I thought the worst that could happen was that I’d be told they didn’t like the 50 pages of the novel my agent had sent them. I was not expecting a judgment on my life’s dream, my chosen identity. On the train home, I lost the lobster thermidor, but I did not lose my identity, my dream. It was battered and tattered, but it was still there. I kept it hidden for a long time.

I continued writing articles to pay the rent and feed myself on spaghetti and wine. I only spoke of my novel with two people – a poet and a girlfriend. The “girlfriend,” who became a friend for life, let me use her apartment in the afternoons while she was off teaching school and I could work on the novel – or variations of the novel – away from the apartment where I spent the night and wrote for my daily bread the articles I not only needed for the modest checks they brought in, but that I worked to make as well as I could make them, and for which I was, and still am, proud.

The poet was May Swenson, who I was lucky to meet with other fine writers who also became crucial friends when we were Fellows at The Bread Loaf Writers Conference in Vermont, the first and still the best of its kind. I believed then and still believe that May Swenson was and is one of the great American poets.

I still know and can recite lines from some of her great ones, like the opening of “Mortal Surge”: “We are eager / We pant / We whine like whips cutting the air…” And my favorite, “The Key to Everything:” “Is there anything I can do / or has everything been done / or don’t you trust me to do it or what?…” The last line is “…I could find your name for you / but I’d be gone then, I’d be far away.”
 She did “find my name for me.” She believed in me. She believed in the novel I would someday write. She said so in one of her books she inscribed for me, inscribing that belief in me and in the novel.

I didn’t write it the next year after I was told I was not a novelist, or the next year, or the next, or the next, though I kept trying; I kept writing and throwing away the writing I knew was not right, and it was not until nearly a decade later that I sat down and said to myself “This is it.” I wrote one whole summer to get the first page, to get it right, and then the pages came one or two at a time. Then after almost a year of writing more and more, the pages began to flow, and it was like I was taking dictation. I finished, and Kurt Vonnegut reviewed the novel in Life magazine. My novel, “Going All The Way” became a Literary Guild selection and made it to the Time magazine Best Seller List. I sent the first copy to the publisher of Houghton Mifflin.

I learned a great life lesson: Don’t let anybody tell you who you are.

6

The First on Our Block to Fly

When I was a kid growing up at 6129 Winthrop and going to School #80, a favorite pastime was to go out to the airport and “watch the planes come in.” We would sit for hours, entranced at the sight of the big passenger planes landing. Somehow, taking off didn’t seem quite as dramatic since it was assumed they knew how to get up into the air, but setting down such a huge piece of flying machinery on a narrow strip of land seemed more of a challenge.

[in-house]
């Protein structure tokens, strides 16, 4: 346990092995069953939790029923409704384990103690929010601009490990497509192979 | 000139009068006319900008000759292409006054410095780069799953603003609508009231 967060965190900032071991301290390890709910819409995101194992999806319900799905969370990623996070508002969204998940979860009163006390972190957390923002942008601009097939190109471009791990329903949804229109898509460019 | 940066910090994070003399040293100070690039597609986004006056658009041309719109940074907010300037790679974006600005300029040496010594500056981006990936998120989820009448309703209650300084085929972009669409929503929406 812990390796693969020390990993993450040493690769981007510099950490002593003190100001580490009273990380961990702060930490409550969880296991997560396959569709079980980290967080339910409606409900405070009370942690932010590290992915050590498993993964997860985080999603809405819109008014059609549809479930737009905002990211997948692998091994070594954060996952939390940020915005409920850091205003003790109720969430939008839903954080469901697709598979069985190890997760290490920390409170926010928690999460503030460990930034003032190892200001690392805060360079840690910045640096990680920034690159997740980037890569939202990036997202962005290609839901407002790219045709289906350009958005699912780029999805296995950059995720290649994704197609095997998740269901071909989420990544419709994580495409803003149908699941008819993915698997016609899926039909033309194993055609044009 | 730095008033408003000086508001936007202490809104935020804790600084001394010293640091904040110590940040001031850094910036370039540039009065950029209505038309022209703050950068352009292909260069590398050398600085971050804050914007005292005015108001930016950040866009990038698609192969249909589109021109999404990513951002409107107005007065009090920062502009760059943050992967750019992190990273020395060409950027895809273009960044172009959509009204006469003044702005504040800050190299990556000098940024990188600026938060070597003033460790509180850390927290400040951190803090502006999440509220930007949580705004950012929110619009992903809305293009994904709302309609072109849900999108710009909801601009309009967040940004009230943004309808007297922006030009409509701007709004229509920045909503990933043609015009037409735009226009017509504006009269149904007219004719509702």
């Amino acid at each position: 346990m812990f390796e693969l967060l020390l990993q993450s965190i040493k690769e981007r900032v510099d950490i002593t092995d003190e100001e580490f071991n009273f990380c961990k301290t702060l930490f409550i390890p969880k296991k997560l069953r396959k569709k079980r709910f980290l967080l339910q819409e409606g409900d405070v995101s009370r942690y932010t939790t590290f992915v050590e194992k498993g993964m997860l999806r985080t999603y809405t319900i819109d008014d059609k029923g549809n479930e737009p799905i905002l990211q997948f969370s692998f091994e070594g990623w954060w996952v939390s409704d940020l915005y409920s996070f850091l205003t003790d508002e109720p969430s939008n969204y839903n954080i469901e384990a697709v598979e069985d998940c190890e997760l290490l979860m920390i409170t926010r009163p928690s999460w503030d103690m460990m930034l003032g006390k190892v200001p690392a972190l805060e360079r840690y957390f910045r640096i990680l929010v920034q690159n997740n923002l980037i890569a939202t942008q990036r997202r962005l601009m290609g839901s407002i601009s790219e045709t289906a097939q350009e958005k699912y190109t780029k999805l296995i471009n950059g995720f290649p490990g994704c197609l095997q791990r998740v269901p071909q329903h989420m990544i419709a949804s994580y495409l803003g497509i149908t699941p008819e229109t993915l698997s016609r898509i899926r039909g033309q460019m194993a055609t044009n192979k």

There was always the tense moment as they drew lower and closer, perhaps tilting a little in the wind, then settling the front wheels on the runway and the tail touching down, which we greeted with a sigh of relief and sometimes applause. It never occurred to us – either kids or adults – that someday we would take off and land in one of those planes ourselves, rising above Broad Ripple and all of Indianapolis, onto some exotic far off land within our own country, like, say, Pittsburgh or even New York.

It’s hard to remember now how new this whole thing was – the first revolution of passenger planes took off in 1936 with the Douglas DC 3, pioneered by American Airlines. Three years later, when I was in the first grade, my “rich Uncle Crawford” and his Southern belle wife Aunt Susie flew (“took an airplane” as we said back then) to Mexico!

Uncle Crawford, one of the owners of the four Harbison Drugstores in Indianapolis at the time (my father was pharmacist at their store at 16th and Central), was a strange combination of the past and the future – he was the only man I knew who still wore high button shoes, which had gone out of style circa WWI, but this same old-fashioned man took Aunt Susie on that flight to Mexico in 1939.

What tales they returned with! My favorite was Aunt Susie in a Mexican café with a mariachi band as she stood up and sang – in her molasses’ slow South Carolina accent – a hit tune of the time, “South of the Border, down Mexico way…“

Just being related to such people made me feel like royalty, but Uncle Crawford topped it the following year (1940). He gave tickets to my father, my mother and me to fly to New York to see The World’s Fair! The most exciting thing wasn’t that we were going to The World’s Fair but that we were flying to New York!

All the neighbors came to the airport to see us off. This was the event of the year for our block – or maybe of all the 12 years I lived there. To make things more awesome, the plane we would be boarding was “an American Airlines Flagship.” (I didn’t know until I did some research on the subject that all American Airlines planes were called “flagships” back then. The marketing department knew what they were doing! You weren’t just flying on any old run-of-the-mill airplane; you were going on a flagship. It brought to mind the great ocean liners of the time that were the standard means of trans-Atlantic transportation.)

My parents and I were dressed for the big event as if we were going to a wedding. My mother was wearing a new dress, high heels and a wide-brimmed hat. Miss Leah Justice, a “practical nurse” who lived across the street, asked my mother what seemed at the time a “practical” question: